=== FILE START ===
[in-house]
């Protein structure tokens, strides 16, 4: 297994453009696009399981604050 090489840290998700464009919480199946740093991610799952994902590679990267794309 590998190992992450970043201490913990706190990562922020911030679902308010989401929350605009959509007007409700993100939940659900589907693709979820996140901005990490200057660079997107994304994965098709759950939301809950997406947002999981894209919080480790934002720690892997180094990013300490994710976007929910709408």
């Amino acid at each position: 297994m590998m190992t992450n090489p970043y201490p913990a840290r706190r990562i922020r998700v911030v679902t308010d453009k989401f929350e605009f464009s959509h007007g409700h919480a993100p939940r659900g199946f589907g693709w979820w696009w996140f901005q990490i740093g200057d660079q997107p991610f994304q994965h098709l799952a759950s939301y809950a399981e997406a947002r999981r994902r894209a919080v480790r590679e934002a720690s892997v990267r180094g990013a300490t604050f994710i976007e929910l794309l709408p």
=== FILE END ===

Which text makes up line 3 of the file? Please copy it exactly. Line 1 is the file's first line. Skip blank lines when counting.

């Amino acid at each position: 297994m590998m190992t992450n090489p970043y201490p913990a840290r706190r990562i922020r998700v911030v679902t308010d453009k989401f929350e605009f464009s959509h007007g409700h919480a993100p939940r659900g199946f589907g693709w979820w696009w996140f901005q990490i740093g200057d660079q997107p991610f994304q994965h098709l799952a759950s939301y809950a399981e997406a947002r999981r994902r894209a919080v480790r590679e934002a720690s892997v990267r180094g990013a300490t604050f994710i976007e929910l794309l709408p």